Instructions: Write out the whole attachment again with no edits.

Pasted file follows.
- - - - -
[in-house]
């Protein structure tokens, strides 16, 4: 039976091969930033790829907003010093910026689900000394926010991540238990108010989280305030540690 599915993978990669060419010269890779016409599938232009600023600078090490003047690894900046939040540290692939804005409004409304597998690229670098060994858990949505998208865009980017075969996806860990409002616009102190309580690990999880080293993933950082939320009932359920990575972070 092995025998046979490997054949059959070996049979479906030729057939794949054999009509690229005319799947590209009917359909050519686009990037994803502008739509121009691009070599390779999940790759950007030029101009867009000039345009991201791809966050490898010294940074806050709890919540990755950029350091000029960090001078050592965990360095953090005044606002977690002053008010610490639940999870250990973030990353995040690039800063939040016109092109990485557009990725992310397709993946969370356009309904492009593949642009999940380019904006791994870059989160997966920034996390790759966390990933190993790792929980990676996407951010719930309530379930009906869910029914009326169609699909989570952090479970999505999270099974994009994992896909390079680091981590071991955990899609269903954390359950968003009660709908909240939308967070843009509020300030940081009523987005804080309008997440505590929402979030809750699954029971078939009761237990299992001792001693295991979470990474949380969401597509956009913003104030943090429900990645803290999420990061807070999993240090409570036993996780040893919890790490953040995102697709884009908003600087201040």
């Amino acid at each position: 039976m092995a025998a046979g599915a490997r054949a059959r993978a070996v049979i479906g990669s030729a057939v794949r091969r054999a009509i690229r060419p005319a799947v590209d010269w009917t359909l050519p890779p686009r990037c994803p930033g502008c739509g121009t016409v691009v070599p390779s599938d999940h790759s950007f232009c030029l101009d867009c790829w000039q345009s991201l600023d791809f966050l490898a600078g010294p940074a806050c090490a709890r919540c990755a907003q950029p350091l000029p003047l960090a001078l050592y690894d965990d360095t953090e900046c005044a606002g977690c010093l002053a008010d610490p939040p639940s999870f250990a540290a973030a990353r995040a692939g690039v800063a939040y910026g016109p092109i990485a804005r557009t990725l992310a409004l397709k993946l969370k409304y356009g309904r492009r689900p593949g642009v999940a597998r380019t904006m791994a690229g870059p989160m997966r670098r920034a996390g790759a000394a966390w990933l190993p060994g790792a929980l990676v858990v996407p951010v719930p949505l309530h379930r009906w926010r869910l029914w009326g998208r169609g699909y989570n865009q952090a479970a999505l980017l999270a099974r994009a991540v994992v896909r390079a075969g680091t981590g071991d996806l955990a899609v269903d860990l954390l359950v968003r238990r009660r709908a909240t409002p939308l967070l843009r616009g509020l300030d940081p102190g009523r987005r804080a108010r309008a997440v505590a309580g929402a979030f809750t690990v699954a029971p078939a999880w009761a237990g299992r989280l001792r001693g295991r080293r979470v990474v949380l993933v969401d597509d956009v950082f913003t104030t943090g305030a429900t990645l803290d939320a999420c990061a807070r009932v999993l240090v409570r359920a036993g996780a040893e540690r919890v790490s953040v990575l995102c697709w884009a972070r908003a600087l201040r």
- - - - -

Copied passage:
[in-house]
């Protein structure tokens, strides 16, 4: 039976091969930033790829907003010093910026689900000394926010991540238990108010989280305030540690 599915993978990669060419010269890779016409599938232009600023600078090490003047690894900046939040540290692939804005409004409304597998690229670098060994858990949505998208865009980017075969996806860990409002616009102190309580690990999880080293993933950082939320009932359920990575972070 092995025998046979490997054949059959070996049979479906030729057939794949054999009509690229005319799947590209009917359909050519686009990037994803502008739509121009691009070599390779999940790759950007030029101009867009000039345009991201791809966050490898010294940074806050709890919540990755950029350091000029960090001078050592965990360095953090005044606002977690002053008010610490639940999870250990973030990353995040690039800063939040016109092109990485557009990725992310397709993946969370356009309904492009593949642009999940380019904006791994870059989160997966920034996390790759966390990933190993790792929980990676996407951010719930309530379930009906869910029914009326169609699909989570952090479970999505999270099974994009994992896909390079680091981590071991955990899609269903954390359950968003009660709908909240939308967070843009509020300030940081009523987005804080309008997440505590929402979030809750699954029971078939009761237990299992001792001693295991979470990474949380969401597509956009913003104030943090429900990645803290999420990061807070999993240090409570036993996780040893919890790490953040995102697709884009908003600087201040």
């Amino acid at each position: 039976m092995a025998a046979g599915a490997r054949a059959r993978a070996v049979i479906g990669s030729a057939v794949r091969r054999a009509i690229r060419p005319a799947v590209d010269w009917t359909l050519p890779p686009r990037c994803p930033g502008c739509g121009t016409v691009v070599p390779s599938d999940h790759s950007f232009c030029l101009d867009c790829w000039q345009s991201l600023d791809f966050l490898a600078g010294p940074a806050c090490a709890r919540c990755a907003q950029p350091l000029p003047l960090a001078l050592y690894d965990d360095t953090e900046c005044a606002g977690c010093l002053a008010d610490p939040p639940s999870f250990a540290a973030a990353r995040a692939g690039v800063a939040y910026g016109p092109i990485a804005r557009t990725l992310a409004l397709k993946l969370k409304y356009g309904r492009r689900p593949g642009v999940a597998r380019t904006m791994a690229g870059p989160m997966r670098r920034a996390g790759a000394a966390w990933l190993p060994g790792a929980l990676v858990v996407p951010v719930p949505l309530h379930r009906w926010r869910l029914w009326g998208r169609g699909y989570n865009q952090a479970a999505l980017l999270a099974r994009a991540v994992v896909r390079a075969g680091t981590g071991d996806l955990a899609v269903d860990l954390l359950v968003r238990r009660r709908a909240t409002p939308l967070l843009r616009g509020l300030d940081p102190g009523r987005r804080a108010r309008a997440v505590a309580g929402a979030f809750t690990v699954a029971p078939a999880w009761a237990g299992r989280l001792r001693g295991r080293r979470v990474v949380l993933v969401d597509d956009v950082f913003t104030t943090g305030a429900t990645l803290d939320a999420c990061a807070r009932v999993l240090v409570r359920a036993g996780a040893e540690r919890v790490s953040v990575l995102c697709w884009a972070r908003a600087l201040r």